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Pique N' Your Interest

Poker for powder

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Last Monday was apparently the most depressing day of the year.

I don’t see how it was different from any other day this week or the week before that or even the week before that.

As far as I can tell, it’s still raining, it’s gloomy, conditions are crappy, everyone is on edge, we’re all starting to get that Vitamin D-deprived look and more importantly, there’s nothing fun to do.

I know the resort’s trying. Tourism Whistler put on a few free movie screenings, with hot chocolate and crafts for the kids. The hotels have been organizing events such as Bingo Nights and giving away vouchers to the spa. And tour operators are doing their very best to be as accommodating as possible.

We’re all really trying to make the best out of an unfortunate and unpredictable situation because as long as Whistler can keep the guests happy, maybe, just maybe, they’ll come back to visit.

But what about the locals? What about all the lifties and waitresses and cleaners and salespeople who came to Whistler to ride, to get 100 days on skis under their belts? What about the people who live here year-round who count down the days until the mountains open?

We're restless and bored and choked.

What are we to do about it?

Only one short week ago I was in despair over that very question and then… I discovered poker, and my season has turned around.

Don’t get me wrong I’d throw in the cards any day for a 20 centimetre run on the mountain. In fact, I’d trade them in for a three cm run on the mountain. But seeing as I haven’t had that option, I’m just going to spend my time perfecting the game. With only a few practice hours and one official game under my belt, I’ve got a long way to go.

Poker, as far as I can tell, is having a revival of sorts.

Friendly games seem to be popping up all over the place. Poker chips were in every second store it seemed over Christmas. The World Poker Tour seems to be on every time I flick on the TV and, as I learned last week, it's fairly easy to rustle up eight people in a few short hours on any given Friday night to play a game of poker.

It's the new charades, except it's nothing like charades.

Perhaps this renaissance of sorts will change the game’s tarnished image. I once dismissed it as a complicated game of cards, played mostly by high stakes men in smoky, boozy backrooms. They talked in a language unto themselves, with their flushes, their flops and the big blinds and little blinds.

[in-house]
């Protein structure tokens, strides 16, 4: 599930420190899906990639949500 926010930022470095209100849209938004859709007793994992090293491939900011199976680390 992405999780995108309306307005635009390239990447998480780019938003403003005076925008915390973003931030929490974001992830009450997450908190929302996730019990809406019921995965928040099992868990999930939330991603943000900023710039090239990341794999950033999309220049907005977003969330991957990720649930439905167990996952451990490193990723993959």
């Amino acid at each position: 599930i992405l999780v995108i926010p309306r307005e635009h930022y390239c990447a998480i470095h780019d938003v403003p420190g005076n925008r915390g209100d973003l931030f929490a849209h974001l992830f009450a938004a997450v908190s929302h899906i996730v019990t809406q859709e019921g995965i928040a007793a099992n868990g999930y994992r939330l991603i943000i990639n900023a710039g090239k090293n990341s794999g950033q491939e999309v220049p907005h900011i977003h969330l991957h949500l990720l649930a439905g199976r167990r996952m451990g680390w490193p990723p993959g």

It's intimidating. And it's illegal, isn't it?

A quick call to the police before writing this column confirmed that private gambling is completely legal in Canada, as long as the house doesn't take a cut of the winnings.

It's a relief to know I wasn't breaking the law last Friday night.

It felt like I was breaking the law.

As soon I walked into my friend's house I could feel a different vibe in the room. People were here to play poker. They had their game faces on. And though we were all playing for a relatively small pot, the pressure was on.

No matter how high or low the stakes are at poker, it's a stressful game, which is, I suppose, the beauty of it.

You could be playing for $10. But as soon as you turn those cards over, the heart starts thumping. Your hands go a little clammy, the brain starts pounding, the face starts to get a little flushed. It's decision time.

While all this inner turmoil is going on, you're trying to appear outwardly calm, cool and collected, holding a steady gaze, trying not to let the hands shake, hyper aware of your body language and everyone else's.

You can imagine the pressure I was under at my first poker game, among some friends and a few strangers who were all veterans of the game.

I was up, I was down. I was confused. I made some stupid decisions, I asked some stupid questions. I couldn't remember if a straight was better than a flush. Sometimes I couldn't remember exactly what a flush was but I persevered… until 1:30 a.m.

Then I got tired.

I gambled it all. And I lost.

It was an emotional roller coaster.

Granted it's not the same thrill as floating over the snow as powder sprays into your face. It's nowhere close to the high of skiing one of the first lines down the Blackcomb Glacier on fresh snow or being on the first chair up the Peak. It's not as satisfying as spending the whole day on the mountain and then reliving it all over again with beers at Merlin's.

But with nothing else to do around here right now, a little friendly poker in place of powder is helping me get through this dismal season.

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